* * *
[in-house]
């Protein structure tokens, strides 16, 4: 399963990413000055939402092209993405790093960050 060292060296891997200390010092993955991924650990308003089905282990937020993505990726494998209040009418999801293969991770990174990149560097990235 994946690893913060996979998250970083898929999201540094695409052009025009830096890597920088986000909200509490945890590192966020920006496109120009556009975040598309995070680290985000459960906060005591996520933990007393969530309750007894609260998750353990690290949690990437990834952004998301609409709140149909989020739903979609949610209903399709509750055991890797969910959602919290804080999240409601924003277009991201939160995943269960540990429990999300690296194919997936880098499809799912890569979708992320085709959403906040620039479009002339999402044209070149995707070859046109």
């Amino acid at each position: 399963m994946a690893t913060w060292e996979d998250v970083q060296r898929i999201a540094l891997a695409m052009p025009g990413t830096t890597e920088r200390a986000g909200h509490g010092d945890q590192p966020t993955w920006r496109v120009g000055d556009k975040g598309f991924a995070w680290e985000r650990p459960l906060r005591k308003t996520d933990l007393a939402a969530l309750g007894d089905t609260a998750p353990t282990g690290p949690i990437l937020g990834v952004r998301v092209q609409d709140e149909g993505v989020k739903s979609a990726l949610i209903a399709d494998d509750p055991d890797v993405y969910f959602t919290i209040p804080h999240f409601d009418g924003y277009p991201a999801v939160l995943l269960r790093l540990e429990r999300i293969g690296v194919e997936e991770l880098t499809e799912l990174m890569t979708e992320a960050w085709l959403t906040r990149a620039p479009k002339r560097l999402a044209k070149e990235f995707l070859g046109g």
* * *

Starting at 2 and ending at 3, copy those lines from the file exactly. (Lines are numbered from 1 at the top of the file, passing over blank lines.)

């Protein structure tokens, strides 16, 4: 399963990413000055939402092209993405790093960050 060292060296891997200390010092993955991924650990308003089905282990937020993505990726494998209040009418999801293969991770990174990149560097990235 994946690893913060996979998250970083898929999201540094695409052009025009830096890597920088986000909200509490945890590192966020920006496109120009556009975040598309995070680290985000459960906060005591996520933990007393969530309750007894609260998750353990690290949690990437990834952004998301609409709140149909989020739903979609949610209903399709509750055991890797969910959602919290804080999240409601924003277009991201939160995943269960540990429990999300690296194919997936880098499809799912890569979708992320085709959403906040620039479009002339999402044209070149995707070859046109």
């Amino acid at each position: 399963m994946a690893t913060w060292e996979d998250v970083q060296r898929i999201a540094l891997a695409m052009p025009g990413t830096t890597e920088r200390a986000g909200h509490g010092d945890q590192p966020t993955w920006r496109v120009g000055d556009k975040g598309f991924a995070w680290e985000r650990p459960l906060r005591k308003t996520d933990l007393a939402a969530l309750g007894d089905t609260a998750p353990t282990g690290p949690i990437l937020g990834v952004r998301v092209q609409d709140e149909g993505v989020k739903s979609a990726l949610i209903a399709d494998d509750p055991d890797v993405y969910f959602t919290i209040p804080h999240f409601d009418g924003y277009p991201a999801v939160l995943l269960r790093l540990e429990r999300i293969g690296v194919e997936e991770l880098t499809e799912l990174m890569t979708e992320a960050w085709l959403t906040r990149a620039p479009k002339r560097l999402a044209k070149e990235f995707l070859g046109g």